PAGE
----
“American households can benefit from tax breaks provided by the Inflation Reduction Act,” says Washington. She suggests setting aside time to meet with a tax professional before the end of the year, especially if you plan on purchasing a clean energy vehicle or making energy-efficient home improvements.

“There are tax credits available for the purchase of new and used clean energy vehicles,” Washington says. “Taxpayers may qualify for up to $7,500 for new clean energy vehicles and up to $4,000 for used vehicles.”

Likewise, homeowners who make energy-efficient improvements to their homes could be eligible for tax credits worth thousands of dollars. “Among the improvements may be the installation of solar panels and the purchase of appliances, such as an electric stove, cooktop, range, and other appliances,” Washington says.

Some of the tax credits included in the Inflation Reduction Act are extensions of existing tax credits. The ability to qualify for a credit worth up to $7,500 after purchasing a new electric car, for example, was already part of current tax law; the Inflation Reduction Act simply extends the credit until 2032. It’s also worth noting that many of the tax credits come with eligibility caps based on income — and not all clean energy vehicles or energy-efficient home improvements may qualify for the credit.

This is why it’s so important to talk to a CPA or tax professional before making any major home improvements, electric vehicle purchases or financial decisions that could affect your taxes. But that would have been good advice even before the Inflation Reduction Act became law.

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About Nicole Dieker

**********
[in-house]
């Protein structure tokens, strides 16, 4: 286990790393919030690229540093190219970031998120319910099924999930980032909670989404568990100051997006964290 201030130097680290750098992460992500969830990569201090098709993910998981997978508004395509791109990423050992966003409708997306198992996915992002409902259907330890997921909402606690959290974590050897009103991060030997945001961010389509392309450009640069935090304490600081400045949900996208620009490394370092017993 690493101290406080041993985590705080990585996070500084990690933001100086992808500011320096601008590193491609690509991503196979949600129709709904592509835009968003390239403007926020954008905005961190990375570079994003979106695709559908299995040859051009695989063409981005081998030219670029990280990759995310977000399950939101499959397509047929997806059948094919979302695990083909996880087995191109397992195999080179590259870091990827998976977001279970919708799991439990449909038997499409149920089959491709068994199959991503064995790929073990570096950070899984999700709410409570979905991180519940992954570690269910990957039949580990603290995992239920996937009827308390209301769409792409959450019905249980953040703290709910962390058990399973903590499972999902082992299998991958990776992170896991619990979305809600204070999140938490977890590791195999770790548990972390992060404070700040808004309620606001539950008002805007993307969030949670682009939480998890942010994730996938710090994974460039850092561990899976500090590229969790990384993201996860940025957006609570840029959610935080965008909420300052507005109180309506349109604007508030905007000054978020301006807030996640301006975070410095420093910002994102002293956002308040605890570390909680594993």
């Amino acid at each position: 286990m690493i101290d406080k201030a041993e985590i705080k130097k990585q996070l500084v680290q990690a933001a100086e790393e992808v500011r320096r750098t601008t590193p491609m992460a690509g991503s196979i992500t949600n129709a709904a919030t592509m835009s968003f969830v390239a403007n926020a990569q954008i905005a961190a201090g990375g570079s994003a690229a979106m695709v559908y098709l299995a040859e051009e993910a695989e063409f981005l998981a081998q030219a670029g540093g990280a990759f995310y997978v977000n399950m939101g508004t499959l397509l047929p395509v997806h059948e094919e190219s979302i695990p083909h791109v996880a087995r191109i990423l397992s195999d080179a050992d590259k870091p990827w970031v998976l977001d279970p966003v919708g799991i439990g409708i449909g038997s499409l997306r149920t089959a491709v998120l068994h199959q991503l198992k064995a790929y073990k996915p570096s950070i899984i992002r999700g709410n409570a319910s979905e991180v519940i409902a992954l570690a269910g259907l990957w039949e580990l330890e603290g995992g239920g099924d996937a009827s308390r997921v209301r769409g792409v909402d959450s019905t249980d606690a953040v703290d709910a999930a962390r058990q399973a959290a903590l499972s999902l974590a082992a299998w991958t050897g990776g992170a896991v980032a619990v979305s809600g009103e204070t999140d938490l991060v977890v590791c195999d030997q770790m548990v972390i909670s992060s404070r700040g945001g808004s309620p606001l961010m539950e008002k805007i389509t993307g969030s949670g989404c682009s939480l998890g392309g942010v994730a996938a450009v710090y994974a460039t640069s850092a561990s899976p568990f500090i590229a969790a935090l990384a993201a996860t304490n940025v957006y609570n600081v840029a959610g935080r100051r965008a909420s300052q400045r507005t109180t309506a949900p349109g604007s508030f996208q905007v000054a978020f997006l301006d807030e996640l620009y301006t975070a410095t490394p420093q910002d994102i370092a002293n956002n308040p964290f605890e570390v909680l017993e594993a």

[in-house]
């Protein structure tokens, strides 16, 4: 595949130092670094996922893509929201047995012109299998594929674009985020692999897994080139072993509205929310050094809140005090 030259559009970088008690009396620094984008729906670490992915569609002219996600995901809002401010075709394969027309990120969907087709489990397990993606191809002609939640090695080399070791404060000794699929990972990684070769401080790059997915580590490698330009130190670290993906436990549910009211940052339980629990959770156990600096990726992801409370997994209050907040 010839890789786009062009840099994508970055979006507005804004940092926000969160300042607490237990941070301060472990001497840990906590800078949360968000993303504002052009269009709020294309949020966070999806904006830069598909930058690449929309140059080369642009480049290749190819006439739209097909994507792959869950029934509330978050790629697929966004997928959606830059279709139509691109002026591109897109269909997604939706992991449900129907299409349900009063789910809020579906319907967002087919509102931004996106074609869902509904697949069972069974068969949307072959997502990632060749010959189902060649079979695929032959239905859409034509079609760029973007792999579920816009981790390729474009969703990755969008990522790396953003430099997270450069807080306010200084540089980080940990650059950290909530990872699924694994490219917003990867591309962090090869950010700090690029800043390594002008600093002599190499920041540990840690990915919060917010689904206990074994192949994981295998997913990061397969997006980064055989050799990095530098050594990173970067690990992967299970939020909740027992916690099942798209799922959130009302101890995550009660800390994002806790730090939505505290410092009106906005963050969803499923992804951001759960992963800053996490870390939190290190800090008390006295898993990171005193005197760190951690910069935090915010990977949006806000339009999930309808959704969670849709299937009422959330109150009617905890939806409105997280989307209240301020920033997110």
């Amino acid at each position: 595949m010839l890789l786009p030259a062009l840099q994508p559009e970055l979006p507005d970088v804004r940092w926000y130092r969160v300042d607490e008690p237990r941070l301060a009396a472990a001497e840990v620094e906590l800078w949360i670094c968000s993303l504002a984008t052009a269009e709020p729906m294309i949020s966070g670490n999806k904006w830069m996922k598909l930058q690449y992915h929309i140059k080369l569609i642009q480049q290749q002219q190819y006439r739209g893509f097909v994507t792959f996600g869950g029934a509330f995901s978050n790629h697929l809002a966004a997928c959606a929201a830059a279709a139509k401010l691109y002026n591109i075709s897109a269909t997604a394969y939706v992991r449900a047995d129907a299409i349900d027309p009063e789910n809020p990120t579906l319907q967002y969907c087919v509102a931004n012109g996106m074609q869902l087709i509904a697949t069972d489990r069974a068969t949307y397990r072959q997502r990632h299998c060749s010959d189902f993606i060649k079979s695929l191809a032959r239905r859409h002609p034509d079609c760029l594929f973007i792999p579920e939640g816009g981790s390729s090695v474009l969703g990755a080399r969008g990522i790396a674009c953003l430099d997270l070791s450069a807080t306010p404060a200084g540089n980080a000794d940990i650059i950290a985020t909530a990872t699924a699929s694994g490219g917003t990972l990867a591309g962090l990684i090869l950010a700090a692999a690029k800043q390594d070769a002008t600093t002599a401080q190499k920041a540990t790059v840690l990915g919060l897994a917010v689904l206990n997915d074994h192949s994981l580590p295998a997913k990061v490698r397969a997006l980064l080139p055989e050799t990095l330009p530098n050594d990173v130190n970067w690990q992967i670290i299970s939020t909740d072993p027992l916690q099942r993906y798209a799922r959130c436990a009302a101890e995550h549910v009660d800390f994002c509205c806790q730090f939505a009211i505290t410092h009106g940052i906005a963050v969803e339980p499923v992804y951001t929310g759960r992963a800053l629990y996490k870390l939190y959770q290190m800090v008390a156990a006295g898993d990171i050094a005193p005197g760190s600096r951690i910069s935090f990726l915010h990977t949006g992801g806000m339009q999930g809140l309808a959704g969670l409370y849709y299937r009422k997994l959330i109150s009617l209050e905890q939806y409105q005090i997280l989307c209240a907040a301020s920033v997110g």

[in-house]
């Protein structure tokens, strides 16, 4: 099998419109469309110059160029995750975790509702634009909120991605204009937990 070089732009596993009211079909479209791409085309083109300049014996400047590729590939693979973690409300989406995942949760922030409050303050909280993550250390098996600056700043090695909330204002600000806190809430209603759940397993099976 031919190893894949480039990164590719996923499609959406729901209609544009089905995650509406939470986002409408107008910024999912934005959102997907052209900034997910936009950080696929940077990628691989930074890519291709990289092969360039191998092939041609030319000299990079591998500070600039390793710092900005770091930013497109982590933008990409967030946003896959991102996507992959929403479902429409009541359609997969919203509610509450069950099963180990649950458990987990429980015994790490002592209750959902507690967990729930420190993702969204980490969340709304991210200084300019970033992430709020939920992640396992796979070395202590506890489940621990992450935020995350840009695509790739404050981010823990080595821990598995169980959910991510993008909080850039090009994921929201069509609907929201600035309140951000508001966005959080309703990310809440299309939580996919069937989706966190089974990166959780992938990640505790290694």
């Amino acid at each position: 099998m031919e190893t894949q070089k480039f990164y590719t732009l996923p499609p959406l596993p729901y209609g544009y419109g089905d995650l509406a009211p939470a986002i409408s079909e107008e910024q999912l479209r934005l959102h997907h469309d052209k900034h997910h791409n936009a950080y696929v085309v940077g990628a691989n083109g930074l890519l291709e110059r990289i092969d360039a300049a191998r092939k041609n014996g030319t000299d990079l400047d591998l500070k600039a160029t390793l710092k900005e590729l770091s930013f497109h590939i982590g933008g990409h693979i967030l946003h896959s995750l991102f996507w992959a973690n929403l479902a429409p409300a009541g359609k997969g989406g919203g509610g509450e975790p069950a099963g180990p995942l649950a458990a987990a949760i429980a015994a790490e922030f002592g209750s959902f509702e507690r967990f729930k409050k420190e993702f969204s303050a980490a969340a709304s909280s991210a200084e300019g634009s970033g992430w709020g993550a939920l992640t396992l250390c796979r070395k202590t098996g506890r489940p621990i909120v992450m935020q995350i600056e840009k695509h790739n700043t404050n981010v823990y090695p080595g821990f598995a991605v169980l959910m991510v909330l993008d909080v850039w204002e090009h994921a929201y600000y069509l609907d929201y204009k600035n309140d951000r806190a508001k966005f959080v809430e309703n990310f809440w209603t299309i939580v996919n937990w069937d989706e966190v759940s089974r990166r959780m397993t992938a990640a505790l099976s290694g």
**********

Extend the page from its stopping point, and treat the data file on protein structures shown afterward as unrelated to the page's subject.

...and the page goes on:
Nicole Dieker has been a full-time freelance writer since 2012, with a focus on personal finance and habit formation. In addition to Haven Life, her work regularly appears at Lifehacker, Bankrate, CreditCards.com, and Vox. Dieker spent five years as a writer and editor for The Billfold, a personal finance blog where people had honest conversations about money, and is the author of Frugal and the Beast: And Other Financial Fairy Tales.

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Haven Life is a customer-centric life insurance agency that’s backed and wholly owned by Massachusetts Mutual Life Insurance Company (MassMutual). We believe navigating decisions about life insurance, your personal finances and overall wellness can be refreshingly simple.

Our editorial policy

Haven Life is a customer centric life insurance agency that’s backed and wholly owned by Massachusetts Mutual Life Insurance Company (MassMutual). We believe navigating decisions about life insurance, your personal finances and overall wellness can be refreshingly simple.

Our content is created for educational purposes only. Haven Life does not endorse the companies, products, services or strategies discussed here, but we hope they can make your life a little less hard if they are a fit for your situation.

Haven Life is not authorized to give tax, legal or investment advice. This material is not intended to provide, and should not be relied on for tax, legal, or investment advice. Individuals are encouraged to seed advice from their own tax or legal counsel.